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October 11, 2010 | by  | in Opinion |
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Diet and Mood with the Counselling Service

Sometimes it seems hard to get away from information about food and health. The media is full of reports about individual foods or whole dietary regimes that may be useful or harmful in various ways. It can be easy to switch off to all the messages.

However what we eat is important in many ways. The science of diet and health is complicated, and doesn’t lend itself to simple stories. However we can say some things about diet and mood with confidence. So what do we know about diet and mood, and what can we make some educated guesses about?

“Mediterranean Diet”

This may not be the most exciting news you’ve ever heard, but the sort of diet that is good for your
health in other ways is also good for your mental health. Following a “Mediterranean diet” improves
our mood and reduces the risk of depression. It’s helpful to eat more “whole food” including fruit,
vegetables and fish, and less “processed food”. Eat smaller quantities of meat, processed dairy and
sweetened foods.

Food types that may boost mood

Diet is complex, and there’s lots we don’t understand about it. Beware of messages about expensive super foods though. Let’s look at some foods that may have particular benefits for mood.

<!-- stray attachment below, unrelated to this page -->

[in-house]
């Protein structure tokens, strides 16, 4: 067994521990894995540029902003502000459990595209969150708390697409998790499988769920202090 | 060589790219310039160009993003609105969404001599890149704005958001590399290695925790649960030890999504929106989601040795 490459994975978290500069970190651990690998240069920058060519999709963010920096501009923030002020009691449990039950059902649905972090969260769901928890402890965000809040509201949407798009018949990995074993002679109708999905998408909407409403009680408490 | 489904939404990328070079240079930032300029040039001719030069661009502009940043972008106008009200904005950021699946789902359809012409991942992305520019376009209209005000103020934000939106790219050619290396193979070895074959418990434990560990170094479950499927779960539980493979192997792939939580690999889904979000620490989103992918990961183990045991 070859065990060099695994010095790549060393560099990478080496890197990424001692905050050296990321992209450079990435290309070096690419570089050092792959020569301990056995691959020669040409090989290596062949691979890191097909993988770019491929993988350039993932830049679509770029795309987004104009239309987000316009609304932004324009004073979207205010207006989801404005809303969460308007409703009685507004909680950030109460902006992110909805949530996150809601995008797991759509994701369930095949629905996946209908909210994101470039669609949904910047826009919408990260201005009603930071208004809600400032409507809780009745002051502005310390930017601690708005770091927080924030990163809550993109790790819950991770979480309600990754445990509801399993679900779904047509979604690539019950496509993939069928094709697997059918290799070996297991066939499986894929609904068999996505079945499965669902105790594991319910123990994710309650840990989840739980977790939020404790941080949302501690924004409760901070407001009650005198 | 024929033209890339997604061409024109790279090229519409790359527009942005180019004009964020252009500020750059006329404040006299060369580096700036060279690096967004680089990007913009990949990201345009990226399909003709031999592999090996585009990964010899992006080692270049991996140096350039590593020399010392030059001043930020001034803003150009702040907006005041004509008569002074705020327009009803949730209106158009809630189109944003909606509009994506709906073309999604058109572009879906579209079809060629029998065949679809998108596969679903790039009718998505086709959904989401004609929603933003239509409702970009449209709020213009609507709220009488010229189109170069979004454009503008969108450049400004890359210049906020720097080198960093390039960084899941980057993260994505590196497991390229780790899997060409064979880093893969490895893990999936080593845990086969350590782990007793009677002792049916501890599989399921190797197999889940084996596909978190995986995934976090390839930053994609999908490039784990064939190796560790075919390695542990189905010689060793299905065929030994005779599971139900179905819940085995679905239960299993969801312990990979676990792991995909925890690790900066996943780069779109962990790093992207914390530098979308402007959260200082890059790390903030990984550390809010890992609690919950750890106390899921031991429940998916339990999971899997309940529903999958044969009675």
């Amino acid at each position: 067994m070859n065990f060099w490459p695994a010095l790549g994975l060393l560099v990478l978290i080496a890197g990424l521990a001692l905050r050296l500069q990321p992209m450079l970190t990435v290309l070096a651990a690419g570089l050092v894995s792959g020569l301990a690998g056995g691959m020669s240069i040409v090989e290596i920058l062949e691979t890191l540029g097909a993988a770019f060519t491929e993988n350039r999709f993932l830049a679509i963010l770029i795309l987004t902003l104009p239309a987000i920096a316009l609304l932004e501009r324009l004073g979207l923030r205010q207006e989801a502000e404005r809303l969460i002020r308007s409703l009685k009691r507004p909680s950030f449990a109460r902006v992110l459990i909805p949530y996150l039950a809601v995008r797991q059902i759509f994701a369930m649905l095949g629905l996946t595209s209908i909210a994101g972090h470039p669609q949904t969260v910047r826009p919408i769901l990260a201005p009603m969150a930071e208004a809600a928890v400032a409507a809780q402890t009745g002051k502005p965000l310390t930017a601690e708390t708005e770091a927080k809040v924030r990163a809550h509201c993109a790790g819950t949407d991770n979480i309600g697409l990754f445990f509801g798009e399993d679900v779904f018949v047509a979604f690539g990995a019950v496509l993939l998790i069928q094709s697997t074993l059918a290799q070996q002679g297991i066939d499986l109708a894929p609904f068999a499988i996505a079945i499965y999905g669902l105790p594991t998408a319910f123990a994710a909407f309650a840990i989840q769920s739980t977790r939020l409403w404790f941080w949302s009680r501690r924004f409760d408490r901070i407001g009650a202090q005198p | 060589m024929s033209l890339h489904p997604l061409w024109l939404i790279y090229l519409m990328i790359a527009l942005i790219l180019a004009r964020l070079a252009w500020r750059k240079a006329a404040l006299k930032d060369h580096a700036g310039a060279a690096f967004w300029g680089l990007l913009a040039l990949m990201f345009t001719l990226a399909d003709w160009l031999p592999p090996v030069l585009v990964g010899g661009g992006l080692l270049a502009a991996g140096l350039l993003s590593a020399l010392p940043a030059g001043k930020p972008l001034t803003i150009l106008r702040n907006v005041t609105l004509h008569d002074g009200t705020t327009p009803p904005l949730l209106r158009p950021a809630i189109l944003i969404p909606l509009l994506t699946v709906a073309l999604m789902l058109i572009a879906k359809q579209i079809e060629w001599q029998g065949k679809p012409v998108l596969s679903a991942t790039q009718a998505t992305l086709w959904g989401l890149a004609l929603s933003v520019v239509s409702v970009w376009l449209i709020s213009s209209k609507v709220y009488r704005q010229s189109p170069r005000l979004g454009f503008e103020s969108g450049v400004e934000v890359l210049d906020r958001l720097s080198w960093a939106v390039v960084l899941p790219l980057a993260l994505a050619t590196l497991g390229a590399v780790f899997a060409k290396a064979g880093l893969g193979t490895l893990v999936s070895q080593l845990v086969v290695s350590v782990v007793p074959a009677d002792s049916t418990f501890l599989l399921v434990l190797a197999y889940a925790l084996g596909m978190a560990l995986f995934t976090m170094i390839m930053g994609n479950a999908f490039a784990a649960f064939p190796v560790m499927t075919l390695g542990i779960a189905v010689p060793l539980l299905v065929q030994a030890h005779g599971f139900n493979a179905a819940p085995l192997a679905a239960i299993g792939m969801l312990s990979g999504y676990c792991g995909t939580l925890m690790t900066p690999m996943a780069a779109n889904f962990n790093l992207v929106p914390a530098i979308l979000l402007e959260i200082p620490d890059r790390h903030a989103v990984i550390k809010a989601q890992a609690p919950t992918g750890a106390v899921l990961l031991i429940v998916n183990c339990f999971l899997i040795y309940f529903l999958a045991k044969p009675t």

1. Oily fish. Fish contains high concentrations of Omega 3 fatty acids. Some studies of fish oil for depression have suggested it’s helpful, though not all. Fish is probably a useful component of the Mediterranean diet. There’s also evidence for fish oil boosting cardiovascular, joint and brain functioning. Canned salmon has plenty of the Omega 3 goodness.
  2. Green Vegetables. They contain the vitamin folate, and lots of other goodness.
  3. Protein. One of the brain chemicals antidepressant medicines boost is serotonin. This is made from trytophan, one of the amino acids that form proteins. Try low fat proteins such as beans, pulses, fish and chicken.

Enjoy food

Don’t eat foods you hate; don’t banish foods you love. Find ways to prepare healthy food you enjoy.

Improving our mood isn’t just about being happier. It’s about having the energy and concentration we need to live our lives to the full. If we eat well, we are likely to be happier, and also to have the energy and concentration we need to live our lives to the full.

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He Tāonga

:   I wanted to write this piece, in order to connect to all tauira within the University, with the hope that we can all remind ourselves that we are a part of an environment which is valuable, no matter our culture, our beliefs or our skin colour. The ultimate purpose of this